It's pushy, and maybe they wouldn't want to include you because of bruised egos if you sent it... but I'd be pretty mad about that email if I'd received it (error or not).

I've heard iffy things about sf craft mafia (cliquish, etc.), but that's just talk. The sf bizarre bazaar is holding their application period right now (http://www.bazaarbizarre.org/sf_stuff/app2007) -- they only hold the app period open for 2 weeks, but it seems comparable in fees... if you wanted to swing that way instead.

Anyways! Good luck :) I know how it is to put yourself out there with things you make, and to hear negativity back in such an offhand way...! Ergh.

Kristine said...

I completely agree with you Aija. Thank you for your input. I too have waffled in between passivity and aggression.

I think there is definitely space in the marketplace for art yarn and yarn that is priced more or less middle of the road. I want to offer products to folks who believe in and want to support locally made, natural dyed, small business yarn manufacturers -- and make sweaters, socks, etc. I really want to see people make things out of my yarn.

I have stuggled many time over how to price my goods and still stay in business. In the long run, I plan to offer a series of limited edition handspun yarn that will be more costly. And, I had to make the decision recently to sell machine spun, hand-dyed yarn to make ends meet.

Needless to say, this has been a very interesting learning experience.

Stefaneener said...

Well, the things you learn. I don't have useful things to offer you about this, but it is a tough situation.

On the other hand, I've now read your posts for the month and I'm glad to be back.

Leslie said...

How unprofessional! Definitely seems like Ms. Saint John replied to the wrong person, but regardless it does not make her look good. If and when you reply, I'd cut/paste the entire email, including the headers, and respond in as professional and polite a manner as possible. You may not get what you want, but at least you'll look the bigger person!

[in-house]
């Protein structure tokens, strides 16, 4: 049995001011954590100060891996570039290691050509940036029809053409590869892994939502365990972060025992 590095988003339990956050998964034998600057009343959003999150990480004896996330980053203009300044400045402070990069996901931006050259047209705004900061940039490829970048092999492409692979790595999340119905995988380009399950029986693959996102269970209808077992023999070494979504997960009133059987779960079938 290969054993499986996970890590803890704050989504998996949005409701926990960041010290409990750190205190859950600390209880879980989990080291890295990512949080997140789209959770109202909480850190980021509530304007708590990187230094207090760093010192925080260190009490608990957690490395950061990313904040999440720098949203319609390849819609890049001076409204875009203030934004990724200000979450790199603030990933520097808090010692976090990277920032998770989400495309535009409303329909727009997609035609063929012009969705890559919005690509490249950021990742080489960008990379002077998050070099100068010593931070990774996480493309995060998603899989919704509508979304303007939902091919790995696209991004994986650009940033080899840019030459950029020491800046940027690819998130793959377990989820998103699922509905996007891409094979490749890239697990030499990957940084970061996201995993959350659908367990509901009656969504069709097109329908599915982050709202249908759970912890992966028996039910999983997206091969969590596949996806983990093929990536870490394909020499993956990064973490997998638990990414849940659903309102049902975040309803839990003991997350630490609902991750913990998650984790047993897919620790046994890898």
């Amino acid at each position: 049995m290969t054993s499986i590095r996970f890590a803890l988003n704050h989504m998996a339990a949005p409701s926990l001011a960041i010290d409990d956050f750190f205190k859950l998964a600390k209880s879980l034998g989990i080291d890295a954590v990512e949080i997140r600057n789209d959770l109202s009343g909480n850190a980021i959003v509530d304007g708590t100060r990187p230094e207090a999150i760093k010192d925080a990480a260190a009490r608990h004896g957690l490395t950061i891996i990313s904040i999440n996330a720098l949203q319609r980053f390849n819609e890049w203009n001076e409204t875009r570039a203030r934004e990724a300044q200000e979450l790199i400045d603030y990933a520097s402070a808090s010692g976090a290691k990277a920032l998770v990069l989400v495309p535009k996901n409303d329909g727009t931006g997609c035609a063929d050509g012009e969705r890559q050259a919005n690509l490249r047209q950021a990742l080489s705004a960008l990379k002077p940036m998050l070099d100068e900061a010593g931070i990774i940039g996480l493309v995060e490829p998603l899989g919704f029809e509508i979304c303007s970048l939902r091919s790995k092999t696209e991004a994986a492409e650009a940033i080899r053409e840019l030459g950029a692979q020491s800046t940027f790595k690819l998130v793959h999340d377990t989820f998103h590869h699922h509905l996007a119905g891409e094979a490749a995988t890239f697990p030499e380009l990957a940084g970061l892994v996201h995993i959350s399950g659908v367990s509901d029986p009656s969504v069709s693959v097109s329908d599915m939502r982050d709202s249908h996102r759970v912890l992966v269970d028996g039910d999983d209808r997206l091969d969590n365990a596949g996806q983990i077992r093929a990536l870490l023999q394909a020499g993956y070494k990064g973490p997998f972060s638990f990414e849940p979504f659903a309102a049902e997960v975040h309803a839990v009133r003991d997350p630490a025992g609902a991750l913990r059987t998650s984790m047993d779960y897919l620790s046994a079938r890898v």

cpurl17 said...

I'm catching up on my blog reading and, wtf! Can't wait to read what happens next...

Cassiemarie said...

Youch! Man, what a mean thing to say to someone! Intentional or not! Seems like there have been nasty comments/emails popping up all over blogland recently! (check out my post on kittens)
Keep your chin up chica! You are better than that! And I LOVE your beautiful yarn!

piccolo said...

I just came across this post and I read it differently. I don't think it was an insult to your products looking cheap or anything. A lot of DIY businseses start out selling their products too cheaply until they get a following and start raising their prices and she might have been concerned that you were too "new". Also, I would recommend that you not actually use anyone's real name on any critical blog post. The crafty world is a small one and if you don't like someone, it's better to just make up a fake name. You wouldn't want someone to do it to you, would you? Barbe Saint John is actually a pretty well known person in the art/spinning world and you might not want to leave her name in there!

Kristine said...

Piccolo, thank you for your input.

I did write to Barbe and the SF Craft mafia asking for an expanded reply to both my original question and to Barbe’s comment. Unfortunately, I never received a reply to my original question or to what Barbe’s comment meant. I guess we will never know what Barbe St John meant by her comment. In our correspondence, she never chose to explain herself. However, to her benefit, Barbe did apologize that her comment made it to my mailbox.

Yes, Barbe Saint John is known in the craft/art world. And, yes, the art/spinning world is somewhat a small world. I think that this could have been the prefect platform for Barbe, as a representative of SF Craft Mafia and a master artist, to offer constructive criticism and acute guidance.